How To Track A Shipping Container

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Written By Ibrahim Jimbah






Ibrahim Abubakari Jimbah is a Ghanaian-born social media marketer, blogger, content creator and a writer. I have been in the online business for the pass 7years now with experience focused largely on digital marketing and content creation. Adept at studying and understanding brands from both a marketing and business perspective, resulting in the ability to work with little need for direct management.

Waiting for a package you ordered from another country might be excruciating.

That is why consumers have requested that multibillion-dollar corporations invest in research and new technology for container tracking. Faster delivery and improved visibility across the whole supply chain, from the producer to the customer’s front door, are made possible by this technology.

Today, we buy a large amount of our goods from companies in the Far East. Shipping via sea – commonly in container ships – is the cheapest and most efficient route unless you’re ready to pay a significant premium for air freight. This, however, can take weeks or even months.

It has never been easier to track the movement of products thanks to technology advancements. Tracking a cargo’s slow journey around the world may be a difficult and tedious work if you don’t have the weight of a major retail behemoth behind you.

Here are five methods for the common consumer to trace their shipment from point of origin to point of destination.

Personal, up-close monitoring

Some shipments are so valuable or critical that they require regular monitoring and care during their voyage. It is still feasible to snag a trip on an ocean-going container ship if you have the time. This gives you a no-frills travel experience while still allowing you to keep an eye on your cargo at all times.

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Despite the poor low comfort levels, container ship passenger rates are not inexpensive, costing around 100 Euros per day at sea. This is one of the most time-consuming and expensive solutions, as most sailings from China to Europe take roughly a month.

Live satellite imagery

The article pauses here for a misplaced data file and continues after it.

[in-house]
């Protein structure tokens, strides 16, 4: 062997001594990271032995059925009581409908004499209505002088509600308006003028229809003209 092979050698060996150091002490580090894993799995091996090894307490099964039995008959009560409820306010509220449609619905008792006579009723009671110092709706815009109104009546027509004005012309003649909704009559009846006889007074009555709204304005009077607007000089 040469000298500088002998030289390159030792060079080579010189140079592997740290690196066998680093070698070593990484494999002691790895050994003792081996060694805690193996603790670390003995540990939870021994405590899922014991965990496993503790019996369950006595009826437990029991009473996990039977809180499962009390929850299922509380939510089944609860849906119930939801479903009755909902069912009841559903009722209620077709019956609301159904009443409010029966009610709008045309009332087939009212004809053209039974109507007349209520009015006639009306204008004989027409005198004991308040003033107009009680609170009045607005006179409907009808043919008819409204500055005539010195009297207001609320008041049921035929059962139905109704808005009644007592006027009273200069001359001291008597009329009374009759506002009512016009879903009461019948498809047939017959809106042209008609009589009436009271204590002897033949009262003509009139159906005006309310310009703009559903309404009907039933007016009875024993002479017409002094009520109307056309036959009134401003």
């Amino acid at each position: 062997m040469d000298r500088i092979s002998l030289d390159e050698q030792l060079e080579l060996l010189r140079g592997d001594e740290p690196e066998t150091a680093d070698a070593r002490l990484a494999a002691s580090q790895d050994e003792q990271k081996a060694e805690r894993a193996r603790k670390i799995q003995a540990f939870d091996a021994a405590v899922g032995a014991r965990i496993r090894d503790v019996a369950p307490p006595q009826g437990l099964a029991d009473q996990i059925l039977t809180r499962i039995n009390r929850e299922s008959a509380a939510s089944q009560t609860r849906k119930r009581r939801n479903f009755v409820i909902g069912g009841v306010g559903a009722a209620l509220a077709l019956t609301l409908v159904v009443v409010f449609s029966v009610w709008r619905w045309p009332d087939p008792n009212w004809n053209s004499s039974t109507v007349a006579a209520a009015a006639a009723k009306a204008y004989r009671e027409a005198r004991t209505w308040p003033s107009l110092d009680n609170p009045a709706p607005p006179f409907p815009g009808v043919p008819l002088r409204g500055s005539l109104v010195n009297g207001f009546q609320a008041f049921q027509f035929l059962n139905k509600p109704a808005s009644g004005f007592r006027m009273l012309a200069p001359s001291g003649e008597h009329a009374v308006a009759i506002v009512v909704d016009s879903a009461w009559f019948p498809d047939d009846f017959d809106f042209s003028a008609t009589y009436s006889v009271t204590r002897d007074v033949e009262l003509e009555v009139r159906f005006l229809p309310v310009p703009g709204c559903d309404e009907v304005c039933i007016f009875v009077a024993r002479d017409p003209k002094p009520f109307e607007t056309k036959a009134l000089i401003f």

You can pay for satellite imaging that will allow you to track the vessel’s passage across the ocean if you know which vessel your cargo will be transported on.

With high daily charges and no guarantee that you’ll be able to track your ship if she gets stuck in bad weather or deviates from her scheduled course, this might be an expensive and unreliable alternative.

Container tracking services

Each standard intermodal container has its own ISO 6346 International Shipping Container Standard Information reporting mark, which can be tracked and monitored at every major freight terminal through which the cargo passes.

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However, because this is not a real-time tracking system like GPS, you will be uninformed of the container’s whereabouts throughout the time it spends in transit between ports, such as via train, road, or sea.

Customers can track their containers with some shipping companies, however this usually relies on satellite technology that tracks the vessel rather than the individual container. Not all companies provide this service, and even those that do do so cannot guarantee the timeliness or quality of the tracking data.

GPS asset tracking

Consumer GPS tracking devices can be obtained for less than E200 if you have access to your cargo before it embarks on its journey. These devices allow you to monitor the movement of your shipment in real time. You won’t be able to prevent any damage to the antenna or other key parts of the gadget if you don’t have access to it during the travel.

Also, if the sailing is delayed, which happens frequently for weeks at a time, the device’s battery will run out and the signal would be lost totally.

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AIS Vessel Tracking

The Automatic Identification System (AIS) is made up of miniature transponders that are installed on ships all around the world. Their position transmissions are picked up by a wide network of receivers and combined to generate a near-real-time picture of global marine traffic.

You can track the vessel’s progress at sea by entering the IMO number or the name of the vessel carrying your cargo into an AIS maritime tracking intelligence provider like MarineTraffic.

Most services allow you to check the ship’s estimated arrival time (ETA) at port and receive notifications about significant events that occur during the voyage. Diversions, inclement weather, or terminal troubles, for example, could all influence the ETA.

MarineTraffic is the only ship tracking firm in the world that uses data from all three main satellite sources, which, when combined with the world’s largest AIS Terrestrial network, allows us to determine a vessel’s ETA with greater accuracy. People will be able to better grasp when their package will arrive as a result of this.

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